"Good. Neccer will be there to guide you through the rest." Lord Kishiro relaxed his face, and the fake smile he wore disappeared altogether. "Dismissed, executive. I expect a lot from you."
A grin tugged on Caiden's mouth, and he was barely able to contain himself. "Yes, sir. Thank you, sir." He reached out to take the second card key and left with haste. As he closed the door, Caiden let out a sigh and smiled.
Caiden was slowly getting used to the tainted, poignant cries of the trapped Pokemon in their cages. Although on the first day it scared him some, he no longer masked his emotions with an overly powerful feeling of control. He now simply saw the Pokemon as they were. Trapped, frightened, furious, lonely. He found himself not caring.
He slid the different, smaller card key in the master keypad. Caiden lost himself wondering why this key was black and a dull gray, as opposed to the conventional silver and crimson red scheme; he was startled out of his thoughts when a loud groaning noise sounded from the elevator and echoed through the huge room. The Pokemon became more agitated and frantic in their cages, and some that had been sleeping awoke with a sharp cry. Most began clawing and attacking their cages. The room became significantly noisier and thus more daunting.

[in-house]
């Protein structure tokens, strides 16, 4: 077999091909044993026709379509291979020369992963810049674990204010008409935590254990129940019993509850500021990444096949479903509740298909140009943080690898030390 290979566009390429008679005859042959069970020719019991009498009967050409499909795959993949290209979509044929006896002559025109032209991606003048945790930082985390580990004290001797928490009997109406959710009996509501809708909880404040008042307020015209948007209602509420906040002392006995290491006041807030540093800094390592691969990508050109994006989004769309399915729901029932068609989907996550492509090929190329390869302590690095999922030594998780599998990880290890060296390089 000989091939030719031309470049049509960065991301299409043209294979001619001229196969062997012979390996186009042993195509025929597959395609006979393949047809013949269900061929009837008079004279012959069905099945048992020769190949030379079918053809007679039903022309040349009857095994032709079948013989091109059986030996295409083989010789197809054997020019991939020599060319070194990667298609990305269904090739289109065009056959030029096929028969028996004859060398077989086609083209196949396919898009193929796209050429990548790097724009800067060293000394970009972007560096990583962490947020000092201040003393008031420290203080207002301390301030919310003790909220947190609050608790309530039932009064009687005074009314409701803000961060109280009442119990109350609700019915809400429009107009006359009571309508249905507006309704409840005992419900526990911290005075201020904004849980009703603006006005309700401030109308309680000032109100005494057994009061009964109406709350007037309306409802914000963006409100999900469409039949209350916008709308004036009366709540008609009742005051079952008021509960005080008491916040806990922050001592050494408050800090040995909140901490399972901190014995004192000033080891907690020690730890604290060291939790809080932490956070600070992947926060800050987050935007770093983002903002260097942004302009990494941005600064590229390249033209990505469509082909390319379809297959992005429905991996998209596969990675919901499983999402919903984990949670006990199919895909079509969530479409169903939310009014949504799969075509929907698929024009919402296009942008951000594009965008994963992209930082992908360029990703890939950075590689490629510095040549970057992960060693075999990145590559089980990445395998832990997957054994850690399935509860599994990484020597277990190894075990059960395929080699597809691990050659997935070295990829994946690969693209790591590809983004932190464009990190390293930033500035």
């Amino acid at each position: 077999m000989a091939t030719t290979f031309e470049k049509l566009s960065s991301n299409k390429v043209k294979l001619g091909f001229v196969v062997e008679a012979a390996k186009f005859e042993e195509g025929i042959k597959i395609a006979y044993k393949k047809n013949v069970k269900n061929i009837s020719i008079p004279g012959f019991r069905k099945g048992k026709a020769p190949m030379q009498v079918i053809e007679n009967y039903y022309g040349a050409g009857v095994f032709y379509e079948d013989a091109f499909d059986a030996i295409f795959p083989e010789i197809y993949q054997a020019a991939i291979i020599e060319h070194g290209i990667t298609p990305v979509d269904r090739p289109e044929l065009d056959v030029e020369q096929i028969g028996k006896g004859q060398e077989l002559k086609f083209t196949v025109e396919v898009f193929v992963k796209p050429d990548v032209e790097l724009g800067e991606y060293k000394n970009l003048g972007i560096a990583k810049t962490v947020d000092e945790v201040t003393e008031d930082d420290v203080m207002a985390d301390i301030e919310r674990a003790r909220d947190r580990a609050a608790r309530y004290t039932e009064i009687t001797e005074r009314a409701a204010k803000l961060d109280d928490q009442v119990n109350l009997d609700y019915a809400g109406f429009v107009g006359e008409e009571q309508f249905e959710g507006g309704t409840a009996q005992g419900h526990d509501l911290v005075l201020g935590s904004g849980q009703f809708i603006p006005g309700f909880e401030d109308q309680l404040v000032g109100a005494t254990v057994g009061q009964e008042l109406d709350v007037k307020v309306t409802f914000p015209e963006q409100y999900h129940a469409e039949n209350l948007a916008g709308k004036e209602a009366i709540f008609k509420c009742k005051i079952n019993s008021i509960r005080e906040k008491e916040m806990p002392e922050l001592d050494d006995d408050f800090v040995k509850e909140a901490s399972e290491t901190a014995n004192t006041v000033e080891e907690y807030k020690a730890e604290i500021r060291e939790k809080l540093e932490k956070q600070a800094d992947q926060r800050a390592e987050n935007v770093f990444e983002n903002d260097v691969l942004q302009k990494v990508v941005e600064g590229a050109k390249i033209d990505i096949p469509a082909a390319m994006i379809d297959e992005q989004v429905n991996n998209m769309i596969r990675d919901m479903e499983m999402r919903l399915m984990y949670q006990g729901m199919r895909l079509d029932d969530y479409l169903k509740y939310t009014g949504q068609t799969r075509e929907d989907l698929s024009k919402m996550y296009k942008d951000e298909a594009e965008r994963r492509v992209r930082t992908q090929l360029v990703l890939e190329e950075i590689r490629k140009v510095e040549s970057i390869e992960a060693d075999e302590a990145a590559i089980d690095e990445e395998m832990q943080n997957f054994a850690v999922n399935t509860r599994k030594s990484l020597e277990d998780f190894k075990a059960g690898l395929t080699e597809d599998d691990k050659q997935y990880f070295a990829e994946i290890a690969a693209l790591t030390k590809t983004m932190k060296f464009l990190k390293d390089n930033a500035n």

Caiden ignored the cries and briskly made his way to the elevator, closing the door as quickly as possible. Though he thought he was in control of himself, he realized that his breathing had become short, quick gasps. He was even more surprised when the elevator started moving on its own. It dropped downward rapidly for what seemed like almost a minute. Caiden held onto the bars, wondering again what he'd gotten himself into.
The elevator halted unexpectedly. Caiden felt his stomach fly into his throat and then drop down again. When he had relaxed himself and calmed his breathing, he stepped out of the open doors.
The room he stepped into was a dull gray; Caiden had to adjust his eyes to see in the darkness. The walls vaguely reflected the white-yellow bars of light hanging from the ceiling, which was about fifty feet above him. There were more lights, too, of different colors; most likely for X-rays and other operations of the sort. He realized that he must have gone down more fifty feet below the ground level to be here. Caiden had never heard of this sector as a subordinate, and he figured that none of the others had either.